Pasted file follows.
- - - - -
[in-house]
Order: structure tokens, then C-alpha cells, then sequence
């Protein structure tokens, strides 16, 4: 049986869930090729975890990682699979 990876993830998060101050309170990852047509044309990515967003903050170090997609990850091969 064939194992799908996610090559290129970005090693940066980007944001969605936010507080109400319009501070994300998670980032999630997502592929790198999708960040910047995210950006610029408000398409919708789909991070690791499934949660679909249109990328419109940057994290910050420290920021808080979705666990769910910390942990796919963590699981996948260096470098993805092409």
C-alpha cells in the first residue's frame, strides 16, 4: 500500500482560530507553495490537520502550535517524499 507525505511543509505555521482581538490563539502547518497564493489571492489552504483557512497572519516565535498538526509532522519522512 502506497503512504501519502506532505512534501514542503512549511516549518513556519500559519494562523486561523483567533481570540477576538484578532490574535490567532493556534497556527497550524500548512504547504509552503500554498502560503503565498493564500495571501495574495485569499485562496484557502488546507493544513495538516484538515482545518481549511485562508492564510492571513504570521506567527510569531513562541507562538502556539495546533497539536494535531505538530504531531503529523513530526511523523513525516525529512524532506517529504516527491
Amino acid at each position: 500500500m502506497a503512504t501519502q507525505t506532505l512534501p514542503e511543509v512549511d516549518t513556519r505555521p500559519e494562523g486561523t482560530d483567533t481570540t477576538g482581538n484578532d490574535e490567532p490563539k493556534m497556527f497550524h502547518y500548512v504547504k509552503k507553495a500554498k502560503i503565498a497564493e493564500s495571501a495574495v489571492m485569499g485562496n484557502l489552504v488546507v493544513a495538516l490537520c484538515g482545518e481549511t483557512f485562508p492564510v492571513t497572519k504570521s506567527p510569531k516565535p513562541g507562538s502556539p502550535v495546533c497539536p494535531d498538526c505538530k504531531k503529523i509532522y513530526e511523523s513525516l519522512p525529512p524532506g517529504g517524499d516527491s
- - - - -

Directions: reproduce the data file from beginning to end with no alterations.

[in-house]
Order: structure tokens, then C-alpha cells, then sequence
């Protein structure tokens, strides 16, 4: 049986869930090729975890990682699979 990876993830998060101050309170990852047509044309990515967003903050170090997609990850091969 064939194992799908996610090559290129970005090693940066980007944001969605936010507080109400319009501070994300998670980032999630997502592929790198999708960040910047995210950006610029408000398409919708789909991070690791499934949660679909249109990328419109940057994290910050420290920021808080979705666990769910910390942990796919963590699981996948260096470098993805092409």
C-alpha cells in the first residue's frame, strides 16, 4: 500500500482560530507553495490537520502550535517524499 507525505511543509505555521482581538490563539502547518497564493489571492489552504483557512497572519516565535498538526509532522519522512 502506497503512504501519502506532505512534501514542503512549511516549518513556519500559519494562523486561523483567533481570540477576538484578532490574535490567532493556534497556527497550524500548512504547504509552503500554498502560503503565498493564500495571501495574495485569499485562496484557502488546507493544513495538516484538515482545518481549511485562508492564510492571513504570521506567527510569531513562541507562538502556539495546533497539536494535531505538530504531531503529523513530526511523523513525516525529512524532506517529504516527491
Amino acid at each position: 500500500m502506497a503512504t501519502q507525505t506532505l512534501p514542503e511543509v512549511d516549518t513556519r505555521p500559519e494562523g486561523t482560530d483567533t481570540t477576538g482581538n484578532d490574535e490567532p490563539k493556534m497556527f497550524h502547518y500548512v504547504k509552503k507553495a500554498k502560503i503565498a497564493e493564500s495571501a495574495v489571492m485569499g485562496n484557502l489552504v488546507v493544513a495538516l490537520c484538515g482545518e481549511t483557512f485562508p492564510v492571513t497572519k504570521s506567527p510569531k516565535p513562541g507562538s502556539p502550535v495546533c497539536p494535531d498538526c505538530k504531531k503529523i509532522y513530526e511523523s513525516l519522512p525529512p524532506g517529504g517524499d516527491s